The Trump Raid and the Case for Cautious Optimism
Monday night was a potentially watershed moment in the age of Donald Trump, which we are still living in eighteen months after his departure from the White House. Federal agents executed a search warrant on Trump’s Mar-a-Lago estate. They were looking for classified material that they had reason to believe Trump had taken from the White House. Numerous observers have emphasized the severity of such a search warrant, noting the fact that it came from a federal judge and not a lower-level state judge.
The debate on Tuesday was ostensibly about rights, the rule of law, and the conduct that would have led to such a historic raid. But behind all of these debates is one simple question: will the 45th president go to jail? A jail sentence would obviously disqualify Trump from ever becoming president again. Liberals would feel an enormous sense of catharsis at watching Trump finally face justice for decades of illicit behavior, both criminal and boorish. Many conservatives would also secretly rejoice, knowing that Trump will fuel the opposition more than any of his current Republican competitors.
Trump does look closer to jail time than he has at any point in his entire life. But Democrats have been here before with James Comey, Rod Rosenstein, and Robert Mueller. Trump opponents should be careful to make sure they are looking at all of the ways the prosecution could go wrong before cheering for the one way it could go right.
The conduct of prosecutors is one of the most considerable boundaries that remains for opponents of the 45th president. Prosecutors are human beings. Like all other human beings, they waver most in situations of high pressure when the smallest mistake could lead to a catastrophic failure. The exploits of John Durham, special counsel for Republicans eager to discredit the Trump-Russia investigation, are a case in point. Durham’s attempted prosecutions have met with failure after failure. He is a laughing stock to millions of Americans who know nothing of his career prior to 2019.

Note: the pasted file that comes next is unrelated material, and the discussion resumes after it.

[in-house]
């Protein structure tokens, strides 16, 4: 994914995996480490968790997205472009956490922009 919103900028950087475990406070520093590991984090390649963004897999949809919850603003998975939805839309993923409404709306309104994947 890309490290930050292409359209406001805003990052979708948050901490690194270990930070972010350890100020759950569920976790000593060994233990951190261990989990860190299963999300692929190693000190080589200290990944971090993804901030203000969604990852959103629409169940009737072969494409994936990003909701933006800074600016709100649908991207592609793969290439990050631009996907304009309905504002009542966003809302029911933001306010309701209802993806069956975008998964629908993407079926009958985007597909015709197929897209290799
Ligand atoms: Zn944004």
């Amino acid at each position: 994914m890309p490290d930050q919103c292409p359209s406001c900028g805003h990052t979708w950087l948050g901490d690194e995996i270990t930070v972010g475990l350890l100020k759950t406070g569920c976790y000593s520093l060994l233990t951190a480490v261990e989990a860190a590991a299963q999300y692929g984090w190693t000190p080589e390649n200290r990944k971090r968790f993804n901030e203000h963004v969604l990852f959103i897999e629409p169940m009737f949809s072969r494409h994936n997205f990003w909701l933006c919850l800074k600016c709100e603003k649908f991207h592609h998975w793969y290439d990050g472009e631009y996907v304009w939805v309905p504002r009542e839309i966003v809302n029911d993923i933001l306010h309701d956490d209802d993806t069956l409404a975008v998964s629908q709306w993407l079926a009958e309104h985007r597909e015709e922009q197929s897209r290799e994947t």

Durham obviously had less to work with than a Trump-focused prosecutor. But the pressure on that prosecutor would be much greater than any pressure Durham has ever faced. This person would be the subject of the national news every night, with every one of their actions analyzed under a microscope for months on end. Their job would almost certainly be in jeopardy if Trump secured a second term. Half of the country would see them as a savior and the other half a political tool.
Along with fallible prosecutors, the other key obstacle to a Trump prosecution is the calendar. The aforementioned scrutiny that Trump-targeting prosecutors will face will balloon once Trump announces he is running for president in 2024. The nation’s focus will turn towards the election, its candidates, and the prospects of a Democratic victory by default if Trump is found guilty. Prosecutors and FBI agents often try to avoid any appearance of meddling in elections. This fear led the FBI in 2016 to postpone a full investigation of Trump’s dealings with Russia until after the election. If the process slows down or early leads fizzle out, it is entirely possible that prosecutors will decline to take action until after the election, in which case Trump will only face any legal consequences if he loses.
The Trump search warrant will obviously gin up excitement among opponents of the former president. It is the largest development in this investigation in years. But it is far from an indictment and even further away from a conviction. Democrats need to avoid the perennial trap of thinking this news story or that new hero will save them from the Trump menace. Trump may still go to jail. But it is more likely that he will need to be defeated at the ballot box first.